Septic Acute Kidney Injury – More than just Hypo Perfusion


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imageSeptic acute kidney injury (SAKI) has long been thought to be characterised by hypo perfusion (decreased blood flow to the kidney) and haemodynamic instability.

Prevention and treatment has been focused on ensuring patients were hemodynamically optimised and stable.

Recent studies have identified that not all patients with SAKI have evidence of hypo perfusion. A complex pathophysiological cascade of events and changes are now beginning to be researched further to gain better understanding of the underlying mechanisms at play


Sepsis (bacteraemia) occurs in response to an infection. Chemicals are released in the body to fight the infection. This triggers a cascade of inflammatory changes which can lead to multi organ damage and failure. Sepsis is potentially life threatening.

Acute Kidney Injury (AKI)

AKI is a syndrome and not a disease – a sudden occurrence of damage to the kidney or kidney failure. The ability of the kidney to filtrate out waste products from the circulatory system is effected causing a build-up of these waste products.

Patients who experience AKI have an increased risk for other health problems ie kidney disease, stroke, heart disease and of further episodes of AKI. Each additional episode of AKI increases the chances of developing Kidney Failure and Kidney Disease.

Until recently it was believed that a major characteristic of SAKI was kidney hypo perfusion.

Studies are now finding that AKI does occur in septic patients without kidney hypo perfusion or haemodynamic deterioration suggesting other mechanisms are at work.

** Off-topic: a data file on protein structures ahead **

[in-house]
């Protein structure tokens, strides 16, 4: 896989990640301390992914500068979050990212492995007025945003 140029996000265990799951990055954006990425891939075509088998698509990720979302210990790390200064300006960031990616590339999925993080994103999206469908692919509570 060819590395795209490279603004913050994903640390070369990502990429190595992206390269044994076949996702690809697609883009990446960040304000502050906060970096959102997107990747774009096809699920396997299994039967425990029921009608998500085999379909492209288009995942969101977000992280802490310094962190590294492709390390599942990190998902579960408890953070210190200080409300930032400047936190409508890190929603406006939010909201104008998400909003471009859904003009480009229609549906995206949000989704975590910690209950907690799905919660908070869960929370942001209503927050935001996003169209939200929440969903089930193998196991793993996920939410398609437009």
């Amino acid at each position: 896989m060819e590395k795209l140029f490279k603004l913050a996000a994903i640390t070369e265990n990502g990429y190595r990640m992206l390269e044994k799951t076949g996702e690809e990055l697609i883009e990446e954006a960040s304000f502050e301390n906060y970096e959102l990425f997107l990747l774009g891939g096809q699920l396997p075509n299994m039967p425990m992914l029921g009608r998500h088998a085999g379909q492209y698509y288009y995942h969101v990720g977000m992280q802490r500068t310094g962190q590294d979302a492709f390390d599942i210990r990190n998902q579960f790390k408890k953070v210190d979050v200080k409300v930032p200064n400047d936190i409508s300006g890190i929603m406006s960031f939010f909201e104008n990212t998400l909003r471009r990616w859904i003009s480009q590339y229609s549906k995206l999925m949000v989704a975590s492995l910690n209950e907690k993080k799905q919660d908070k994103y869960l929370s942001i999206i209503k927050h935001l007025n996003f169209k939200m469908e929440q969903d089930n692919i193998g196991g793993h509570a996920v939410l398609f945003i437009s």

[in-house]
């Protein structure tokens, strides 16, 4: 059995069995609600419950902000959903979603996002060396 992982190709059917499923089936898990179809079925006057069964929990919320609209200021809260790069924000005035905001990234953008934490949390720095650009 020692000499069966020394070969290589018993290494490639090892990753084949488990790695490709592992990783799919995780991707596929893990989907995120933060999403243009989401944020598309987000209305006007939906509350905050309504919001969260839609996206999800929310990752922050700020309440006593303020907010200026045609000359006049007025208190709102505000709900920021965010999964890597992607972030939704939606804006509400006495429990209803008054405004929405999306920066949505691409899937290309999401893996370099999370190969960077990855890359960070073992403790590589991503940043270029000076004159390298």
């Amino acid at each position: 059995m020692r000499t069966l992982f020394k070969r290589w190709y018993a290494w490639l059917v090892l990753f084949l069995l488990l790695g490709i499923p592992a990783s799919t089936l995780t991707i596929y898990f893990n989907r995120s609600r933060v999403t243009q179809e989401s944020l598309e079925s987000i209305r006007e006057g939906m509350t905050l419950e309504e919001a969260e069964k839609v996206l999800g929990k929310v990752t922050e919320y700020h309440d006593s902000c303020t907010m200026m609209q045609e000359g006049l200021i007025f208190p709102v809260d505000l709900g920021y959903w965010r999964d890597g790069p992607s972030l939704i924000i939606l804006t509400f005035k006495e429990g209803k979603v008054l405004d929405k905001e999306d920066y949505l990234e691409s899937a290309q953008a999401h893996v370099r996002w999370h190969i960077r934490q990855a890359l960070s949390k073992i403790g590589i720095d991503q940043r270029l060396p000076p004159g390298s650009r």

Pathophysiological mechanisms underlying the development and progression of SAKI are quite complex and still not completely understood. Recent studies suggest

“key pathophysiological processes include renal macro circulatory and micro circulatory disturbance, glycocalyx disruption, surge of inflammatory markers and oxidative stress, coagulation cascade activation, imbalanced energy metabolism with release of ATP from damaged cells, bioenergetics adaptive response with controlled cell-cycle arrest, renalvenous congestion, and maladaptive TGF mechanism”


Damage to kidney tissue activates a repair process following the common ischemic reperfusion pathway.

Possibly due to a maladaptive response during this repair process AKI survivors are at a higher risk of Chronic Kidney Disease (CKD) and cardiovascular morbidities and mortality. Each subsequent episode of AKI further increases these risks.

Current treatments for SAKI are supportive therapies by nature

  • Fluid Therapy – use of isotonic crystalloids as initial management for expansion of intravascular volume.
  • Haemodynamic Optimisation – use of fluids and vasopressors help minimise further extension of kidney injury and facilitates renal recovery.
  • Diuretics – with AKI there is an increased risk for fluid overload and therefore use of diuretics is necessary to help rid the body of excess fluid and salt through urine.
  • Renal Replacement Therapy (RRT) – haemodialysis is this use of a dialyser which aides in removing waste from blood, restores electrolyte balance and removes extra fluid from the body.

There are now new and proposed treatments available which target the underlying complex pathophysiological changes of SAKI which are just starting to be used with some confidence.

  • Alkaline Phosphatase (AP) – an endogenous enzyme which has detoxification capacity
  • a-Melanocyte-Stimulating Hormone (a-MSH) – a strong anti-inflammatory cytokine which decreases inflammatory cytokines.
  • Toll-like Receptor 4 Inhibitor (TLR4) – Lipopolysaccharide binds to TLR4 on antigen-presenting cells to inhibit an inflammatory response
  • Heparin – suppresses the activation of inflammatory cells by binding and neutralising inflammatory mediators/enzymes released during the inflammatory phase.
  • Mesenchymal Stem Cells – have a renoprotective effect derived from the paracrine/endocrine secretion of bioactive factors and exosomes.